Archiving a Global Pandemic
In response to the COVID-19 pandemic in 2020, NFSA curators collected a range of audiovisual materials to reflect a period of great change – and creativity. You can view a selection of this content in our new Creativity in the Time of COVID curated collection.
The War on 2020
Just over a year ago, Australians were adjusting to a completely new way of life – lockdown in the age of the COVID-19 pandemic.
Similarly, archives, museums and galleries around the world were reassessing how to continue connecting with audiences and how to collect material that reflected this unprecedented experience, all while working remotely.
From the first Australian cases of COVID-19 in January 2020 and the nationwide lockdown in March, audiovisual material relating to the pandemic steadily increased. Australians came to rely on video, music and social media platforms to engage with each other while physically isolated, stave off boredom and creatively respond to a strange and challenging new situation.
NFSA curators used several collecting methods to capture the audiovisual record of Australia’s COVID‑19 experience for future generations.
We collected content about the Australian COVID-19 experience through our ongoing funded deliverables program, including the web program The War on 2020, which featured iconic Australian film critics Margaret Pomeranz and David Stratton giving this tongue-in-cheek review of 2020:
We will continue to identify and collect more COVID-19 material from the Australian creative industries through this ongoing acquisition program.
Here is the News
The NFSA has been systematically collecting TV news and current affairs programs since 1988 and has established a 24-hours-a-day, 7-days-a-week capture of radio broadcasts from stations around Australia.
Through news reports, you can chart the change in perception of the emergence of a new virus in China to a global panedmic:
Through news bulletins, current affairs, breakfast television programs and talkback radio we received medical and other information and stories of people directly affected by the virus. Mainstream media also delivered stories of warmth, humanity and kindness, and of people's willingness to band together to help others.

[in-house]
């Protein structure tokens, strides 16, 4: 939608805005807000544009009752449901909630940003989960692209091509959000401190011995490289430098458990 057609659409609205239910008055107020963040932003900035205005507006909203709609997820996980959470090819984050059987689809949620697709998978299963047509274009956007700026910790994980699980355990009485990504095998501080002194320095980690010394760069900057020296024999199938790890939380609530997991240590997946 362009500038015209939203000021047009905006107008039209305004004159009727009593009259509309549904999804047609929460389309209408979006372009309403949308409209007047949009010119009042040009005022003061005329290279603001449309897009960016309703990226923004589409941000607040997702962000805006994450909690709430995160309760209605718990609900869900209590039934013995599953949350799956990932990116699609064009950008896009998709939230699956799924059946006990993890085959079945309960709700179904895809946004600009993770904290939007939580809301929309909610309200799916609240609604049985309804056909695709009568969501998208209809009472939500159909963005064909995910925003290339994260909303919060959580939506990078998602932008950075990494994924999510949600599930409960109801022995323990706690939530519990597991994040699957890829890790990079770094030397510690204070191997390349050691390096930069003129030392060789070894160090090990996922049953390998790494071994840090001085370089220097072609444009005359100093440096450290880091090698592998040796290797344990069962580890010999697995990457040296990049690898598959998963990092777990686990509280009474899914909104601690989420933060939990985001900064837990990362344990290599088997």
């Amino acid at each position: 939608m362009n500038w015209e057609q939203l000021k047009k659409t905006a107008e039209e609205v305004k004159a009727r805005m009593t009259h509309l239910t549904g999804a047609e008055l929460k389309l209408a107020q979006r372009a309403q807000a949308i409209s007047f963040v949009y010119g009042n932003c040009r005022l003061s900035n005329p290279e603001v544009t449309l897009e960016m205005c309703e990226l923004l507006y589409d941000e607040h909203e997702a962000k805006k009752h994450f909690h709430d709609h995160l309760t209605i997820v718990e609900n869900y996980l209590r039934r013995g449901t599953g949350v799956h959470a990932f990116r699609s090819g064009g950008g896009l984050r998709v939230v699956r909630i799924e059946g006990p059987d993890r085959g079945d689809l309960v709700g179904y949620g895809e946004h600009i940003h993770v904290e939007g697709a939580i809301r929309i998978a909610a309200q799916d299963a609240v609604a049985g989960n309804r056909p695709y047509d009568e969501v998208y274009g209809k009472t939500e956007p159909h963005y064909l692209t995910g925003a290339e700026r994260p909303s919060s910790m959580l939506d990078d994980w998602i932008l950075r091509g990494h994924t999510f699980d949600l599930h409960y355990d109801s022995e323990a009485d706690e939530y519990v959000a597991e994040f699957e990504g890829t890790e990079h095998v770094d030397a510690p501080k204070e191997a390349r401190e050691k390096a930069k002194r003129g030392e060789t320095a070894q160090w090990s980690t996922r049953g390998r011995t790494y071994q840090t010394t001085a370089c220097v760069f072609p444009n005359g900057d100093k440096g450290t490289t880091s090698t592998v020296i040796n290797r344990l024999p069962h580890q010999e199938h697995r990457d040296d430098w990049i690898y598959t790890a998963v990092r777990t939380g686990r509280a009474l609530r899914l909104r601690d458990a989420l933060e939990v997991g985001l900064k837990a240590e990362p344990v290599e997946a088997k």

Australia Locked Down
Last year also created new opportunities for us to collaborate with content makers. Australia Locked Down was a crowdsourced project which particularly struck a chord for Victorians as they entered a second, prolonged lockdown period. This clip by Joel McKerrow and the creator of Australia Locked Down, Jamie van Leeuwen, is a 'visual poem' with narration by McKerrow and stunning images by van Leeuwen:
From drag queen lip syncs about 'staying safe and staying home' to contrasting romantic comedy web series about finding love in lockdown, we collected a wide range of materials that resonated with Australians during lockdown.
Lockdown also forced the NFSA Oral History Program to suspend face-to-face recording sessions – the ideal format for oral histories.
Oral history curator Sean O'Brien soon turned to the ubiquitous new form of communication – videoconference software – to record a series of 'pandemic profile' conversations that elicited the gamut of raw emotions from sadness to laughter.
You can view clips from 4 of the interviews in the curated collection, including with Nat and Julia from Nat's What I Reckon, whose irreverent and edifying quarantine cooking videos rapidly went viral during lockdown:
After recording 12 pandemic profiles, we have returned to face-to-face interviews in the Oral History Program, with a new appreciation for the simple act of two people sitting in a room together and talking.
The Creativity in the Time of COVID curated collection is a testimony to the ability of Australians to create, connect, empathise and inspire through audiovisual media even during the most disruptive and difficult of times.
Watch Joyce Maynge and Nat and Julia from Nat's What I Reckon interviewed for the NFSA Livestream: Creativity in the Time of COVID discussion, recorded in May 2021.
Main image: Empty platforms in Melbourne's Southern Cross train station during lockdown. Courtesy Jamie van Leeuwen